The AV-8B "Harrier II" brought along with it beyond-visual-range (BVR) capability as well as a multi-mode radar suite. The AV-8C were upgraded AV-8A models brought up to a new C-model standard. The TAV-8A became the primary two-seat Harrier trainer for the USMC and was powered by a Rolls-Royce Pegasus Mk 103 series turbofan engine of 21,500lbs. Early Marine Corps Harriers were retired as recently as 1997.
The Harrier existed as an export model under its "Matador" designation when it was sold to the Spanish Navy. At the time of the Harrier, relations between Spain and Britain had been soured over the debate centering in on Gibraltar. As such, the Spanish gained their Harriers through the United States as well as their Harrier training. Internal Hawker designations named the first batch of Matadors as Mk 54 with a second identical batch interestingly name Mk 55 - despite the similarities between the two orders.
The VA.1 Matador was the Spanish designation for the AV-8S which, in turn, was the export designation of the USMC AV-8A. This Matador was produced in two production batches under the company designations of Harrier Mk 53 (first batch) and Harrier Mk 54 (second batch) respectively. A two-seat trainer Matador also existed under the designation of VAE.1, a Spanish designation for the TAV-8S which, in turn, was the export designation of the same TAV-8A in service with the USMC.
Spanish Harriers were sold to Thailand in 1996 after being replaced by the upgraded Harrier II and Harrier II Plus models. Thai usage of Harriers has since been severely restricted due to lack of spare parts and additional funding. Intended use was to be in operations from a recently purchased (and formerly Spanish) aircraft carrier now designated as the Chakri Naruebet with the Thai Royal Navy.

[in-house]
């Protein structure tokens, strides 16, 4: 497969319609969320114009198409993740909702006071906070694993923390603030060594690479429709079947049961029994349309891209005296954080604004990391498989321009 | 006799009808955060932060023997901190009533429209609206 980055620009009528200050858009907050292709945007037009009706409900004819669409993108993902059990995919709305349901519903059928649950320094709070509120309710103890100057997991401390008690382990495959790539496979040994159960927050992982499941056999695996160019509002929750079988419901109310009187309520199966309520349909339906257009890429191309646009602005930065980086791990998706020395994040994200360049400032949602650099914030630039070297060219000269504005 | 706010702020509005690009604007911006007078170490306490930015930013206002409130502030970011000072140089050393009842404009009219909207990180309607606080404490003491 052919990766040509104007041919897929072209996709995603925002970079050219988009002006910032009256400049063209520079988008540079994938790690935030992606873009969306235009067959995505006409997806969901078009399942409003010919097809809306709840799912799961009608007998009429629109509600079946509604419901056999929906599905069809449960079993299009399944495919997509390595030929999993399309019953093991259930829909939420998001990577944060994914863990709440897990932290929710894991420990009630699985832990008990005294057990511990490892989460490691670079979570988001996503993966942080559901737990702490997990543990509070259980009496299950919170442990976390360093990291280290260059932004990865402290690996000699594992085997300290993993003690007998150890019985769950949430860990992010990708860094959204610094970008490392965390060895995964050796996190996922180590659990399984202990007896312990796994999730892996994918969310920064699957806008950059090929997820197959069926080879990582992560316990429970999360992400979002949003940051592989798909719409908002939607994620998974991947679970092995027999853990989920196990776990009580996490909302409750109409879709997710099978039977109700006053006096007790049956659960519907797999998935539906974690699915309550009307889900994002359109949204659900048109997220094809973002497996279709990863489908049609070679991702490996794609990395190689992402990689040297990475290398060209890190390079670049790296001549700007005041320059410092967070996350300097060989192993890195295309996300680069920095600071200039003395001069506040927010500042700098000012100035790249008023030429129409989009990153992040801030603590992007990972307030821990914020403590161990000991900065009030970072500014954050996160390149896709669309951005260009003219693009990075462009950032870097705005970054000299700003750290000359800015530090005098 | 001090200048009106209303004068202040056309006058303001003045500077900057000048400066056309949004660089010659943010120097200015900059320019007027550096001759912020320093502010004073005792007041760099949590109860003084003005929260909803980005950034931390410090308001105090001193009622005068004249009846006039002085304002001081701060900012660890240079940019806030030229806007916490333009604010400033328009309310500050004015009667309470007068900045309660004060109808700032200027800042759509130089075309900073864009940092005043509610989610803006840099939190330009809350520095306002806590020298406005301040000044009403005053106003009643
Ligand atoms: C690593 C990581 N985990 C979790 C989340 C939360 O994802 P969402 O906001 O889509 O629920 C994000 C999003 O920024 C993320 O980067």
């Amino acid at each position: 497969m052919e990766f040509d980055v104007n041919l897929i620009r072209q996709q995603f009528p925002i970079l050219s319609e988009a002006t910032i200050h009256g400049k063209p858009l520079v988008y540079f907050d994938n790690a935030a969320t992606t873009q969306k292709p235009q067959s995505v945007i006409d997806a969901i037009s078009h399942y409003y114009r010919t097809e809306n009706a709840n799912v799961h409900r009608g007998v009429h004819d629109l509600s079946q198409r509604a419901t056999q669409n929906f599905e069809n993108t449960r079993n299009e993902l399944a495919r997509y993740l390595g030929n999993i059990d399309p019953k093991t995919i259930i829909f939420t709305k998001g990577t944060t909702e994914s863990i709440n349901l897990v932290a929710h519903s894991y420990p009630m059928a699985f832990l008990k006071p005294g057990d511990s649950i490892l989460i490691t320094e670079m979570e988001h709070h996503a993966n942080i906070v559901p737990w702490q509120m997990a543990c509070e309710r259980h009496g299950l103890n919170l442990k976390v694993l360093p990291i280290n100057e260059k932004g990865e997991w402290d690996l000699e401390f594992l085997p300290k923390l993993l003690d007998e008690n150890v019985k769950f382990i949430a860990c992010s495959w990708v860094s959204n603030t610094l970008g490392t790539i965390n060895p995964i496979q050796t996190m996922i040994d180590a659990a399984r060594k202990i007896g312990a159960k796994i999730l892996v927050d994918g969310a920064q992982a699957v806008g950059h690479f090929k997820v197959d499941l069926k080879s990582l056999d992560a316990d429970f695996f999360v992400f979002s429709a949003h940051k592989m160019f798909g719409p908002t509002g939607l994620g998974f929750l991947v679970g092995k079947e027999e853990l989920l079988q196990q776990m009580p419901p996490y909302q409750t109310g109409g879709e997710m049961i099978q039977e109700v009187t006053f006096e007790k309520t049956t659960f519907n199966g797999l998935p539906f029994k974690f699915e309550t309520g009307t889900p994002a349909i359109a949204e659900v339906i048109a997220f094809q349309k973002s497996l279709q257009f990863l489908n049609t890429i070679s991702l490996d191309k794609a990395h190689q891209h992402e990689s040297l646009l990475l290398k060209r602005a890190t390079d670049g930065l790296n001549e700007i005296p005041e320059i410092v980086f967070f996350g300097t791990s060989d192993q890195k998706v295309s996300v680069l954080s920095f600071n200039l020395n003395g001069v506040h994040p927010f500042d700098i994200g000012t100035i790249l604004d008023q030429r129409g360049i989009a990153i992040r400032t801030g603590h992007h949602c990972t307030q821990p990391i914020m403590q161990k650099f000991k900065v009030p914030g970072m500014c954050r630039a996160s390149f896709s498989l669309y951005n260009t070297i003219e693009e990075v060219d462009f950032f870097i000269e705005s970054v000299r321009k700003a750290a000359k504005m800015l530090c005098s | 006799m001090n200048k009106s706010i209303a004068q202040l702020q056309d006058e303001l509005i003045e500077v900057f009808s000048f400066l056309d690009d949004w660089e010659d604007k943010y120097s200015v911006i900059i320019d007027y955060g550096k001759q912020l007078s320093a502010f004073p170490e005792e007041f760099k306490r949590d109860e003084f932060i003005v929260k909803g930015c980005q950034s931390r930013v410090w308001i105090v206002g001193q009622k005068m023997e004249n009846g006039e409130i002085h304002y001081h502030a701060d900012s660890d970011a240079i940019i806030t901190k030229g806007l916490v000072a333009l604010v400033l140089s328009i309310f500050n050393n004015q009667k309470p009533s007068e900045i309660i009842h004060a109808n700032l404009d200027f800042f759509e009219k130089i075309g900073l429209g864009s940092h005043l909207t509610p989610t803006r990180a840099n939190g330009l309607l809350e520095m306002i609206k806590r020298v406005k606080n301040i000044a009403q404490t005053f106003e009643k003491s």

Other VTOL Attempts Outside of Britain
The Yakovlev Yak-38 "Forger" was the Soviet attempt at a VTOL fighter aircraft and the only real world competitor. The system achieved first flight in 1971 and became operational in 1976 with operations conducted under the flag of the Soviet Navy. However, the Yak-38 did not fare as well as her British counterpart and was limited to only a small production total of some 230 or so examples. Yak-38 development encompassed just four major variants along with a slew of underdeveloped and proposed projects based on the original Yak-38 concept. The Forger remains the Soviet Union's/Russia's one and only attempt at a VTOL combat platform.
America's Rockwell International firm attempted to produce their own VTOL fighter for the United States Navy in the 1970s. The system was designated as the XFV-12 and appeared in only two prototypes from 1977 onwards. The project was ultimately cancelled in 1981 when the design consistently failed to produce enough vertical thrust despite more powerful engines being fitted before project's end.
In Action: the Falklands